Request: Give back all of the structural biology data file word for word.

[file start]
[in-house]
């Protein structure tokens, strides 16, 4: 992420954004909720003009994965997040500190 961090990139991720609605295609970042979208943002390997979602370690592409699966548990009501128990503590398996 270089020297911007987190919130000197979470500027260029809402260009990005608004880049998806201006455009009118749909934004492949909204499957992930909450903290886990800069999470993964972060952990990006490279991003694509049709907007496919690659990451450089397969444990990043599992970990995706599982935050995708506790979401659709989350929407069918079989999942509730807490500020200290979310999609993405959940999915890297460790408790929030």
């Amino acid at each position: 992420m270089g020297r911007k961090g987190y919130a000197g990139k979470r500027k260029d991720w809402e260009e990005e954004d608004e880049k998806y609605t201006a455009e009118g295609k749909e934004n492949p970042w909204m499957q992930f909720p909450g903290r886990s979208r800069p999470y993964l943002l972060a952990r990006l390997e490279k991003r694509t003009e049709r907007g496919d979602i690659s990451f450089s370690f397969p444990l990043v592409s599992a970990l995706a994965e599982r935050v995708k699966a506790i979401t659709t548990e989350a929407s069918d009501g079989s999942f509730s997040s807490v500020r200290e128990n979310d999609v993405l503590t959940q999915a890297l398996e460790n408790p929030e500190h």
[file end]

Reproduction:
[in-house]
């Protein structure tokens, strides 16, 4: 992420954004909720003009994965997040500190 961090990139991720609605295609970042979208943002390997979602370690592409699966548990009501128990503590398996 270089020297911007987190919130000197979470500027260029809402260009990005608004880049998806201006455009009118749909934004492949909204499957992930909450903290886990800069999470993964972060952990990006490279991003694509049709907007496919690659990451450089397969444990990043599992970990995706599982935050995708506790979401659709989350929407069918079989999942509730807490500020200290979310999609993405959940999915890297460790408790929030």
């Amino acid at each position: 992420m270089g020297r911007k961090g987190y919130a000197g990139k979470r500027k260029d991720w809402e260009e990005e954004d608004e880049k998806y609605t201006a455009e009118g295609k749909e934004n492949p970042w909204m499957q992930f909720p909450g903290r886990s979208r800069p999470y993964l943002l972060a952990r990006l390997e490279k991003r694509t003009e049709r907007g496919d979602i690659s990451f450089s370690f397969p444990l990043v592409s599992a970990l995706a994965e599982r935050v995708k699966a506790i979401t659709t548990e989350a929407s069918d009501g079989s999942f509730s997040s807490v500020r200290e128990n979310d999609v993405l503590t959940q999915a890297l398996e460790n408790p929030e500190h």